If you’re putting in a large cell booster system, you’re going to have multiple antennas. Of course, you’ll choose a very powerful booster kit that gives you the power you’ll need, because adding more antennas makes every one less powerful. If you use four antennas instead of one, each antenna will have just one-fourth the boosting power, or 6dB less power from an engineering point of view. You’ll also lose 1-2 dB from the combination of splitter and cable, and that makes placement of the antennas really important.
There’s no hard and fast rule for antenna placement but this: they can’t be too close. If the antennas are less than 15 feet apart you run the chance that they will feed back on each other and the booster will automatically reduce the power to each antenna. This pretty much eliminates the benefit of a booster.
Unless you have sophisticated measuring equipment, it’s really hard to know what service you’re getting. Your phone’s “bar display” is usually pretty frustrating because it doesn’t tell you what radio it’s reading from, and even the built-in test modes on your phone don’t do a terribly good job.
My rule of thumb is that antennas should be 35-50 feet apart or more if you’re looking at an open space like a warehouse or cubicle farm, less if you are looking at boosting through walls. The best thing to do is not to make assumptions. Start with one antenna and try making calls from different distances. When you’re actually making a call, the bar display usually shows your voice signal level. Turning off cellular data will also help you know that you’re looking at the voice frequencies. When you start to see that you’re getting two or three bars when making a call, put the next antenna half the distance further than you’ve walked. In other words, if you find that service begins to drop off after you’ve walked 30 feet, put the next antenna 45 feet from the first antenna. This should give you good coverage in that spot and avoid feedback. It will also give you an idea of how far apart to place other antennas, if you’re dealing with a space that’s pretty uniform in the way it’s built.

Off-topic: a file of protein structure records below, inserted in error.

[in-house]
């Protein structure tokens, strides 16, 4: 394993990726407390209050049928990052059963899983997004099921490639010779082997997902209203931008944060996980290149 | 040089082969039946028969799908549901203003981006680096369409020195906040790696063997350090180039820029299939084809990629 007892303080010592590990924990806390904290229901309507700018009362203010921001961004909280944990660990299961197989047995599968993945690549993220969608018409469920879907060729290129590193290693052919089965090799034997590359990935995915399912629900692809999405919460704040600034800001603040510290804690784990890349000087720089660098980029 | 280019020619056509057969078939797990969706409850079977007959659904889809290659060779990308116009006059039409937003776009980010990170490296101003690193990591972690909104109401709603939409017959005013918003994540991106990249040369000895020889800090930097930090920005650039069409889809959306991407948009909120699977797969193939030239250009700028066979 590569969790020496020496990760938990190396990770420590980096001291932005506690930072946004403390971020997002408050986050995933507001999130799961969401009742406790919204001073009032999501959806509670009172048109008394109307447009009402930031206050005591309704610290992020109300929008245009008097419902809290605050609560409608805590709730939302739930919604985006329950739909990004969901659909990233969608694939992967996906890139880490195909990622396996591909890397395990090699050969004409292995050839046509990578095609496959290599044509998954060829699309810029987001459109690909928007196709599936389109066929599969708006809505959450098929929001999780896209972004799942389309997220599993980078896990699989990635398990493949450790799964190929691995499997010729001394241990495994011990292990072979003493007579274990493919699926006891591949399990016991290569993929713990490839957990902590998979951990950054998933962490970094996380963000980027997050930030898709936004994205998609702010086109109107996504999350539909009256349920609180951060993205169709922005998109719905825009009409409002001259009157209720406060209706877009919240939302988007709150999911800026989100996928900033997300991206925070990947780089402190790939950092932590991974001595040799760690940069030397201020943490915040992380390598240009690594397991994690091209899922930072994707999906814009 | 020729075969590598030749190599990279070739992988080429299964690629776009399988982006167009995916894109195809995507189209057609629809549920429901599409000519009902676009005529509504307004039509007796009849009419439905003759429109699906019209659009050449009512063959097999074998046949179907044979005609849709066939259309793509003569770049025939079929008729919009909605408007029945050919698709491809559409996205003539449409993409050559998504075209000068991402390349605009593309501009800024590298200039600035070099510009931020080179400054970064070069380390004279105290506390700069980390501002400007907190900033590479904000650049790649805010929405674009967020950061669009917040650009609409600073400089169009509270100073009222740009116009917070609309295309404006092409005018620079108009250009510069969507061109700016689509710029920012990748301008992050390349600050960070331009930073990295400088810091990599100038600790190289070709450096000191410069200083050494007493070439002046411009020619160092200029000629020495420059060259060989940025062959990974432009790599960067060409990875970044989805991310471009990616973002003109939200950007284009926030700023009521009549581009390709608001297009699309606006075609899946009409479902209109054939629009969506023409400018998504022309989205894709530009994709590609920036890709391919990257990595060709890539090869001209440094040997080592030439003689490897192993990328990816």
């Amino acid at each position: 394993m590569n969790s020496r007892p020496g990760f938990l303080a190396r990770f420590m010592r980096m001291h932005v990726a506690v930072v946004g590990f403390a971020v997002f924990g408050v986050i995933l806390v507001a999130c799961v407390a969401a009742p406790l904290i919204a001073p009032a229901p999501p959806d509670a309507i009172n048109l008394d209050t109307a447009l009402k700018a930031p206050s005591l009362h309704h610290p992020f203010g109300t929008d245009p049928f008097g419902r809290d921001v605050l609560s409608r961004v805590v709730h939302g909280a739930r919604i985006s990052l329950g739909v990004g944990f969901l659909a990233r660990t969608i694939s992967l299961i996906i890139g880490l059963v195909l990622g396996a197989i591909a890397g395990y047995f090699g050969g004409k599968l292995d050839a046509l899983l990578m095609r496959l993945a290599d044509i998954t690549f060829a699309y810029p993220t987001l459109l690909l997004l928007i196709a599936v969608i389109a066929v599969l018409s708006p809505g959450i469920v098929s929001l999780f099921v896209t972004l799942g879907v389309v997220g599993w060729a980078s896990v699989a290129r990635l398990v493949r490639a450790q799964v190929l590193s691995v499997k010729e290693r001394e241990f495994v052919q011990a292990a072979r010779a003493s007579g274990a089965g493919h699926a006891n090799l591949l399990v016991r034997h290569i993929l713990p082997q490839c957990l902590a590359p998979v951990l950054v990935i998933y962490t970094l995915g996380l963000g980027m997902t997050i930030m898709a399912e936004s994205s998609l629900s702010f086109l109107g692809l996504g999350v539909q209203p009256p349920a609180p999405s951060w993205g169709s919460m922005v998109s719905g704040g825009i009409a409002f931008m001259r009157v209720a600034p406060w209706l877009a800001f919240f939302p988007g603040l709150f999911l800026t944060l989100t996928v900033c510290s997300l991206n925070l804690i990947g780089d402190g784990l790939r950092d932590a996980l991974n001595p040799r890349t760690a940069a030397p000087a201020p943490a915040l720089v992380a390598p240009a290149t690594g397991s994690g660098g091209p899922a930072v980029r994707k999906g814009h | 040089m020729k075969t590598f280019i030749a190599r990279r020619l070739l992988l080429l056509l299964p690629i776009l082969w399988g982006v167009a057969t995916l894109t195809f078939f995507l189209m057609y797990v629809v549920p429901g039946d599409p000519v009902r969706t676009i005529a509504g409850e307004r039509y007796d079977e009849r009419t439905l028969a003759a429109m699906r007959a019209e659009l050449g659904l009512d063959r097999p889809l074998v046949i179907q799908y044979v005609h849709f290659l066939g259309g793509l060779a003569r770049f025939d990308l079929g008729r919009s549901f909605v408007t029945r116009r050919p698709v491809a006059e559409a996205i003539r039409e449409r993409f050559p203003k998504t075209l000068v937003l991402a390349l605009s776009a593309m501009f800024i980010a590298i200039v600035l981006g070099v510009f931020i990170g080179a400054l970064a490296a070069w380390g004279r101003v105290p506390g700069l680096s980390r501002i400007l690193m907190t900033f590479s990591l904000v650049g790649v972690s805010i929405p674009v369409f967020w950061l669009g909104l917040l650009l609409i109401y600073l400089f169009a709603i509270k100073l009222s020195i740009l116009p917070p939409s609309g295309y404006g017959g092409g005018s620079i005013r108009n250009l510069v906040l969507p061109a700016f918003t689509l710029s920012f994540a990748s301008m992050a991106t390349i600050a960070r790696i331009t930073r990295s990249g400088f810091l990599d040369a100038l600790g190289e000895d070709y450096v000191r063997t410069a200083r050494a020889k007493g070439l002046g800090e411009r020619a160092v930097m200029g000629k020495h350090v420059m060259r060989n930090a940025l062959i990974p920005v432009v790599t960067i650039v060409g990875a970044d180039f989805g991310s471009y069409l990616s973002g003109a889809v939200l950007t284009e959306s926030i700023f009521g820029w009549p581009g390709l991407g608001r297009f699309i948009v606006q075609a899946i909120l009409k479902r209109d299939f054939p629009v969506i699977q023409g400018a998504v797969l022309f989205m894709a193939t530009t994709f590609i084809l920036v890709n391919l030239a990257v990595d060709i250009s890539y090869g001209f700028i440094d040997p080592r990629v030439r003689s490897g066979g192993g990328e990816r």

If you’re using more than two antennas, make sure that all antennas are about the same distance away from each other. If two antennas are both 50 feet from the base but only six feet from each other then you’re going to have problems as well. An installer who is hired to do this sort of thing usually starts with blueprints of the area and makes sure that every antenna is far enough away.
Of course, the other issue is that the more cable you have, the more loss you get from that cable. The FCC rules that went into place in 2014 mean that regular folks can’t buy line amplifiers for cellular boosters, so once that signal is lost to a long cable, it’s lost. Signal loss through the cable shouldn’t be a major issue in runs under 100 feet, especially if you’re using weBoost’s low loss cable. Beyond 100 feet, you really should be thinking of a second booster, and yes that’s more expensive but it really is the best solution.